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Luke-ing the Beast in the Eye: The Youth Must Rise…. to the national challenge

By Luke Tamborinyoka

The census scheduled for later this year will yet again confirm that the youth as a demographic group constitute the majority of the country’s population.

Luke-ing the Beast in the Eye with Luke Batsirai Tamborinyoka
Luke-ing the Beast in the Eye with Luke Batsirai Tamborinyoka

As we stand on the cusp of the decisive phase of our democratic struggle, this generation whose future has been squandered by the clueless and corrupt elite in government must stand up and play a more prominent role in positively shaping their lived circumstances and their future.

Throughout history and across jurisdictions, it is the youth that have stood up to the mediocrity of their time and engendered truly new dispensations that infused a renewed sense of hope about the future. Across the world, young people have always been the torch-bearers in the unstinting quest for freedom, democracy, decency and dignity.

It was the young people in Zimbabwe that took up arms and confronted the colonial Smith regime. But times have changed. Today’s youth may have to robustly use the soft power of their twitter and blog universe to express their utmost revulsion against the deteriorating human rights and governance system in the country.

In Tunisia in 2011, it was 26-year old Mohamed Bouazizi who ignited the revolution that reaped a democratic dividend for an entire sub-region and on the 14th of January the same year, dictator Ben Ali had no choice but to flee to Saudi Arabia.

It was equally these young people that led similarly popular but morally legitimate protests in Yemen, Jordan, Algeria and Oman in what became popularly known as the Arab Spring.

On 25 January 2011, droves of mainly young people numbering about 50 000 poured into Tahrii Square in downtown Cairo in a huge mass protest against Hosni Mubarak.

It was similarly audacious young men and women who perished for a legitimate quest at Sharpeville in apartheid South Africa. It was the same revolutionary generation that tore down the Berlin Wall. It was young people that stoically stood before the armed taunt at Tiananmen Square in China in June 1989.

The youth have always been a revolutionary generation; a generation that neither accepts nor tolerates killer regimes such as the illegitimate regime in Harare. A regime dripping in the blood of innocent citizens. An autocracy that has captured all institutions of the State as part of a wicked, sinister and morally reprehensible plot to decimate the legitimate opposition in the country.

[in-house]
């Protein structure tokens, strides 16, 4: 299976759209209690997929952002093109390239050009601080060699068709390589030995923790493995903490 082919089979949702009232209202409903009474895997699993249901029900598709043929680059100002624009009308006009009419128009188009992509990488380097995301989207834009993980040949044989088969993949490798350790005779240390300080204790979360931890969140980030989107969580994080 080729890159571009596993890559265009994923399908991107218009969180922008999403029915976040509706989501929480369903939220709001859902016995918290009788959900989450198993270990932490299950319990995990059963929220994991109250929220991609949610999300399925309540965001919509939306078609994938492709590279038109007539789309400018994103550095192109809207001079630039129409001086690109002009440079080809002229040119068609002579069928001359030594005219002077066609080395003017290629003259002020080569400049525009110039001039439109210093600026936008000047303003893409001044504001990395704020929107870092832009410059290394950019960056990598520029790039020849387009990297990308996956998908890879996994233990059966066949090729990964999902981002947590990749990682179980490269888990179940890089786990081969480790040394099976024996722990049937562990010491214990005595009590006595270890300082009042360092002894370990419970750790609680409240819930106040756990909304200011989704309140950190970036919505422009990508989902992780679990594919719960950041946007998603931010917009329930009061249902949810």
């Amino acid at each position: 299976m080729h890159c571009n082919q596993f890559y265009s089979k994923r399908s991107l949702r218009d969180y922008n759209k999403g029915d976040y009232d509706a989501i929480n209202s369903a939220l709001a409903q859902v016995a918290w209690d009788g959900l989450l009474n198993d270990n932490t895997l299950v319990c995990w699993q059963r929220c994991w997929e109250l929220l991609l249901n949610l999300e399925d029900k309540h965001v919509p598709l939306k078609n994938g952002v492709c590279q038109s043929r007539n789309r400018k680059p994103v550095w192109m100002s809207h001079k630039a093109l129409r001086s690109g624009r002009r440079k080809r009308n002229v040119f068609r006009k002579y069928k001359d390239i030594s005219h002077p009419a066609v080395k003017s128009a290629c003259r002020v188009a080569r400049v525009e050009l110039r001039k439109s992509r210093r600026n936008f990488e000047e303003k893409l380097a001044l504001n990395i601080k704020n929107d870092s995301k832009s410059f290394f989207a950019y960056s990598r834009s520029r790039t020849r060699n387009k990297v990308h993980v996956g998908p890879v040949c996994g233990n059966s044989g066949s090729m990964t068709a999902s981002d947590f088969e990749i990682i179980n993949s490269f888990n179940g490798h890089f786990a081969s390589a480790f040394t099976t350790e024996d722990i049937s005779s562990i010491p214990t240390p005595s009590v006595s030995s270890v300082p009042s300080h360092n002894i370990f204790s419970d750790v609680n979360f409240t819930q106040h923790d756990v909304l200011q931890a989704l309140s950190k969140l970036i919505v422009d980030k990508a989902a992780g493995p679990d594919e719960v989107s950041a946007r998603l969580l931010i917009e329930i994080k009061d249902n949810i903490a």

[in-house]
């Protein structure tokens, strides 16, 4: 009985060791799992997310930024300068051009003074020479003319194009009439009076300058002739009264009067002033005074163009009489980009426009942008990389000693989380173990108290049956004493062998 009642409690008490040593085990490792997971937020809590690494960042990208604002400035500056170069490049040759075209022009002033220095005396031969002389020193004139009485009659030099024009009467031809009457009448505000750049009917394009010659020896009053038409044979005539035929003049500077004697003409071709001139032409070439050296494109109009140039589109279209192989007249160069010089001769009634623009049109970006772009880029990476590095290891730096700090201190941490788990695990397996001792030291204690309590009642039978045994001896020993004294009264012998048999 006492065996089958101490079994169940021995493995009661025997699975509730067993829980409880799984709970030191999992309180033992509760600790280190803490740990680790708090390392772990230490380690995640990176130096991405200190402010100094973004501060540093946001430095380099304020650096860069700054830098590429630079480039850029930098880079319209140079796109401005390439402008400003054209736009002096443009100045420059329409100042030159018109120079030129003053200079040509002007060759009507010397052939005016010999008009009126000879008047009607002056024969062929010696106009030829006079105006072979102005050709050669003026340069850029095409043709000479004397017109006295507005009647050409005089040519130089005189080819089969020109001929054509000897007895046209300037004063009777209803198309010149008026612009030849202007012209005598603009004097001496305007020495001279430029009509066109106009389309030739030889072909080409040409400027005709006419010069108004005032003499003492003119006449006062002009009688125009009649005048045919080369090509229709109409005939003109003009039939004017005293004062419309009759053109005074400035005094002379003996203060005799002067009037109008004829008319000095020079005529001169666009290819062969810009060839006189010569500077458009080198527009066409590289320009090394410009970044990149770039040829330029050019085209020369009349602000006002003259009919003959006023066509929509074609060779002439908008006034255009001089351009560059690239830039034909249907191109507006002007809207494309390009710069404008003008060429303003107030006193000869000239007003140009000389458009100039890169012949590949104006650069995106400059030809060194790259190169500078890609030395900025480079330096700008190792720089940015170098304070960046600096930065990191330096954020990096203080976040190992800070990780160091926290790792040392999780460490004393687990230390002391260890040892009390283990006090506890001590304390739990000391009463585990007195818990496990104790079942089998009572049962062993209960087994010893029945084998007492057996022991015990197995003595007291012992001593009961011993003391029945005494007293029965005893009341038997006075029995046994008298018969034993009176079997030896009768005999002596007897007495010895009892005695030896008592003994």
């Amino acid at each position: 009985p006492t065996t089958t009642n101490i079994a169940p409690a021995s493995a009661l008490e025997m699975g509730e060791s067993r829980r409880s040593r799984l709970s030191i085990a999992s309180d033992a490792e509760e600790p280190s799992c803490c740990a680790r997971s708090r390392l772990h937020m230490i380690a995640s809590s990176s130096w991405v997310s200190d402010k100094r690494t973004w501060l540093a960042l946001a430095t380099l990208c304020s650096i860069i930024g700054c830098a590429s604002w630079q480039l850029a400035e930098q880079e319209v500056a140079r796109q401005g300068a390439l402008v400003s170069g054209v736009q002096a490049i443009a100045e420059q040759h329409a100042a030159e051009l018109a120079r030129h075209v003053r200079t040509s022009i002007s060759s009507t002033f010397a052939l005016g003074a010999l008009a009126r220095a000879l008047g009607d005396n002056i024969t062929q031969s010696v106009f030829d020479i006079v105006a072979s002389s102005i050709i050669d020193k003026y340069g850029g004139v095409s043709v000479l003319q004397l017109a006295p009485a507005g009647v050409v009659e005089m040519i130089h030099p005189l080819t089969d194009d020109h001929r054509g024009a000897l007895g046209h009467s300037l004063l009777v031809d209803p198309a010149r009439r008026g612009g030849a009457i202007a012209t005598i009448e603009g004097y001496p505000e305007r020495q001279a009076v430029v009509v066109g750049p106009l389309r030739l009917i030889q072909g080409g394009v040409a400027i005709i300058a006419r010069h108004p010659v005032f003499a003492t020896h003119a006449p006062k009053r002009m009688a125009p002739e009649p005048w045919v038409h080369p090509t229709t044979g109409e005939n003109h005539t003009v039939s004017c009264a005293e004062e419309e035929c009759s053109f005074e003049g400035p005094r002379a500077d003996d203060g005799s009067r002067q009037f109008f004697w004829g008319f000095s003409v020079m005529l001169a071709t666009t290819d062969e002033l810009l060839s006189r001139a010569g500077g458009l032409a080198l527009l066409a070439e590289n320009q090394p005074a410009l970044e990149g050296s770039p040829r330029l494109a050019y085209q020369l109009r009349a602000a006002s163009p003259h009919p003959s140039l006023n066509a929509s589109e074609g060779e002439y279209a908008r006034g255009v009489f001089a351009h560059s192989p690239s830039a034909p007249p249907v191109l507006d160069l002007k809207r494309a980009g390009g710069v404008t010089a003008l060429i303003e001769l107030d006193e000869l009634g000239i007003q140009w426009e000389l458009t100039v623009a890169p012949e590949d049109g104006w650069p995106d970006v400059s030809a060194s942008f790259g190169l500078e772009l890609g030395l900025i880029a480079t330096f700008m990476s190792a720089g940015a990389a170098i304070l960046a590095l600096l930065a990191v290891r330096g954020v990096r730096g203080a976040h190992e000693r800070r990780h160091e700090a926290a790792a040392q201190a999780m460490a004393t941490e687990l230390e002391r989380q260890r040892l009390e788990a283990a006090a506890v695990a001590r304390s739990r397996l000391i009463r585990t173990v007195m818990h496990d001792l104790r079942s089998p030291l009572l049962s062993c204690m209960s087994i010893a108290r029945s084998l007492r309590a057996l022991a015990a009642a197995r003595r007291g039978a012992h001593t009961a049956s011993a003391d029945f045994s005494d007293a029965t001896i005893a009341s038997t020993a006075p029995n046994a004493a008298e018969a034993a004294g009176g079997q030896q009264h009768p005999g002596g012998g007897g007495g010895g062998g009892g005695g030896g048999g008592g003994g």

In Zimbabwe, the young generation of short skirts and sagging jeans must step up to the plate. The short skirts are reflective of the shortened life expectancy and the short-sightedness of their leaders, of not the abundant opportunities that have skirted them. And it is not just their jeans that are sagging, but their hopes and opportunities as well!

For the youth of this country, the horizon has been misted by a clueless government that couped its way into office amid a false clamour of creating jobs under the equally false mantra of ” Zimbabwe is Open for Business .” Yet the country is shut for hope—with the only jobs created being those for Emmerson Mnangagwa’s Karanga tribesmen and tribeswomen from Masvingo and the Midlands provinces.

As I said last week, even the staggered, choreographed defections have a tribal and regional flavour to them. Only 48 hours ago, Obert Gutu, a Karanga of the Madyirapazhe totem who comes from Gutu in Masvingo and James Mzkore, of Mnangagwa’s Shumba Murambwi totem and who like him also comes from Chivi, defected from Douglas Mwonzora’s surrogate and treacherous outfit to Zanu-PF. Mwonzora’s outfit is essentially Zanu PF and one wonders what the defection hype was all about. You don’t defect from Zanu-PF to Zanu-PF. Not so much of a defection there— in the same way that any shift from the lounge to the bedroom of the same house should never be misconstrued as a relocation!